On the other hand, the unionist outlook of the civil rights movement and NICRA can be picked apart, as Dixon has done, on three distinct features. Firstly, and in my view most significantly, “it does not recognise that at least for some of those nationalists in the civil rights campaign there was a shift towards an emphasis on civil rights rather than the border question.”[16] This can be explained by the acknowledgement that nationalists were more likely to be involved in the civil rights movement due to the direct discrimination faced by Catholics in civil rights movement and nationalists in political circles. The other two reasons noted by Dixon explain how, primarily, the unionists’ underestimation of discrimination removes the most plausible reason for the sudden increase in violence in the late 1960s; and, secondarily, the lack of evidence that the republican movement harboured much control over the doings of NICRA, however that is not an invitation to undersell its presence. Ultimately I feel that it is important to recognise the level of opposition the civil rights movement faced at this time, in order to convey a full picture of how life was for the Catholic and nationalist community in Northern Ireland, and to highlight the reasons for their inaction prior to the 1960s.

In summary, this essay has explained several of the primary causes that led to the formation of NICRA, placing particular emphasis on what could be categorised as more political triggers, such as pressure from Westminster on the moderate O’Neill, and the issue of gerrymandering in local council election wards. However, it is important not to leave a discussion of this subject without ruefully assessing what might have been in regards to political reform. McKittrick and McVea astutely summarise O’Neill’s premiership as perhaps “a tragic missed opportunity in that with hindsight they appear to have been the last chance to tackle, by political means and in a time of relative peace, Northern Ireland’s structural problems.”[17] Indeed, one can raise the question pondering the effects that the civil rights movement had in the subsequent explosion of violence in the late 1960s, although this matter merits considerably deeper discussion than can be provided here.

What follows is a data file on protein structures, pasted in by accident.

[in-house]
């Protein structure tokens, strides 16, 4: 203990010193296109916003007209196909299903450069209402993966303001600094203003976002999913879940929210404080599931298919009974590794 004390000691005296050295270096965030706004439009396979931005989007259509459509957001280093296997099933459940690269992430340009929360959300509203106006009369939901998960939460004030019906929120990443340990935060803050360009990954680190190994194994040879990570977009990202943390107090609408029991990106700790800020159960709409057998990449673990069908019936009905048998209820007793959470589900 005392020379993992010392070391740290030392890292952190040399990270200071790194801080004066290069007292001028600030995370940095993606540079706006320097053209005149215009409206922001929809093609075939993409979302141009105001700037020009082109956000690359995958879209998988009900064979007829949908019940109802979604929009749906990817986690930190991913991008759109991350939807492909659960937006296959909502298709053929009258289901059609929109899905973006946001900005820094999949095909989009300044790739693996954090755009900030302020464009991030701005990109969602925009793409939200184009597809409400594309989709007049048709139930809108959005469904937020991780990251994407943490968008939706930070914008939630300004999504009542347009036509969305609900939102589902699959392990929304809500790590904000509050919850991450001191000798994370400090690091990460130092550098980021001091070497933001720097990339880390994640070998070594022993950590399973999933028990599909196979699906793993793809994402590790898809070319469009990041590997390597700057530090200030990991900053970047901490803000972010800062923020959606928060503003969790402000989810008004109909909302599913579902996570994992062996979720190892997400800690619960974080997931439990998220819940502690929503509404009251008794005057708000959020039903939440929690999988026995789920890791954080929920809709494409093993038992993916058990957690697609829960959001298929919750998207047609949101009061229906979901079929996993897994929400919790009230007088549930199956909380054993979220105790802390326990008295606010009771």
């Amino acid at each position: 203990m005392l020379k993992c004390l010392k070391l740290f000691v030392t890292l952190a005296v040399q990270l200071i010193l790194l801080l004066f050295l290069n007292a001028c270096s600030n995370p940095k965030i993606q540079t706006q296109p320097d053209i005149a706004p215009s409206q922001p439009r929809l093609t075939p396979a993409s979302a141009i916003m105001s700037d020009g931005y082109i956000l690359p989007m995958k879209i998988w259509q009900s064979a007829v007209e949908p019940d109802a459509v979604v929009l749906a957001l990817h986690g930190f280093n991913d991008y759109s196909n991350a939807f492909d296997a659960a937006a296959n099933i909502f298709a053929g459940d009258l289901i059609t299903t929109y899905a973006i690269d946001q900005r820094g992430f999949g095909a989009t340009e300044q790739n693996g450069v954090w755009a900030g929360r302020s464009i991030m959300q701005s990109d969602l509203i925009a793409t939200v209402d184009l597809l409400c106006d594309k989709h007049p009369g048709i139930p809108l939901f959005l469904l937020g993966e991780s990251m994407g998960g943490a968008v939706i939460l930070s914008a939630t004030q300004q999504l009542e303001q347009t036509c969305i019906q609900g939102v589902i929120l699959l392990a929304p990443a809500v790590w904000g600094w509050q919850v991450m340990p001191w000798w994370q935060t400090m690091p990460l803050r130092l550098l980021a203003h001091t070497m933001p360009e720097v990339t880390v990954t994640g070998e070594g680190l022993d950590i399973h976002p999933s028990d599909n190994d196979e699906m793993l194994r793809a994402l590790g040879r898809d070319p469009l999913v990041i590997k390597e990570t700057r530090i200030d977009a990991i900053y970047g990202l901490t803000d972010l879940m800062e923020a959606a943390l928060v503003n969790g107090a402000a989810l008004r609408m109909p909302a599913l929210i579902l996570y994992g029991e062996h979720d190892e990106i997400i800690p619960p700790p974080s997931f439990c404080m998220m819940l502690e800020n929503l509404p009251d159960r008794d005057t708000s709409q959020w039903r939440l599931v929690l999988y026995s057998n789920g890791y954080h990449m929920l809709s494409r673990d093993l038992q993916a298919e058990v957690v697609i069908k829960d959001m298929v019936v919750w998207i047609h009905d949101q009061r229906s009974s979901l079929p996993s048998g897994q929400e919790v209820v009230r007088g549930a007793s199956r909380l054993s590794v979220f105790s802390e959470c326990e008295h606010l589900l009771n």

[1] Murphy, M.A. — Gerry Fitt: A Political Chameleon; Mercier Press, 2007, p.30.

[2] Dixon, P. — Northern Ireland: The Politics of War & Peace; Palgrave Macmillan, 2008, p.74.

[3] Dixon — Northern Ireland, p.74.

[4] Ibid.

[5] Lyons, F.S.L. — Ireland Since The Famine; Harper Collins, 1985, p.762.

[6] McKittrick, D., McVea, D. — Making Sense of the Troubles: A History of the Northern Ireland Troubles; Penguin, 2012, p.14.

[7] Ibid.

[8] Bloomfield, K. — Stormont in Crisis: A Memoir; The Blackstaff Press, 1994, p.68.

[9] Bloomfield — Stormont in Crisis, p.79.

[10] Ibid.

[11] Ibid.

[12] Lyons — Ireland Since the Famine, p.756.

[13] Murphy — Gerry Fitt: A Political Chameleon, p.37.

[14] Dixon, Northern Ireland, p.84.

[15] Ibid.

[16] Dixon, Northern Ireland, p.85.

[17] McKittrick & McVea, Making Sense of the Troubles, p.30.


Bloomfield, K. — Stormont in Crisis: A Memoir; The Blackstaff Press, 1994.

Dixon, P. — Northern Ireland: The Politics of War & Peace; Palgrave Macmillan, 2008.

Foster, R.F. — Modern Ireland 1600–1972; Penguin, 1988.

Lyons, F.S.L. — Ireland Since The Famine; Harper Collins, 1985.

McKittrick, D., McVea, D. — Making Sense of the Troubles: A History of the Northern Ireland Conflict; Penguin, 2012.

Murphy, M.A. — Gerry Fitt: A Political Chameleon; Mercier Press, 2007.

Staunton, E. — The Nationalists of Northern Ireland 1918–1973; The Columba Press, 2001.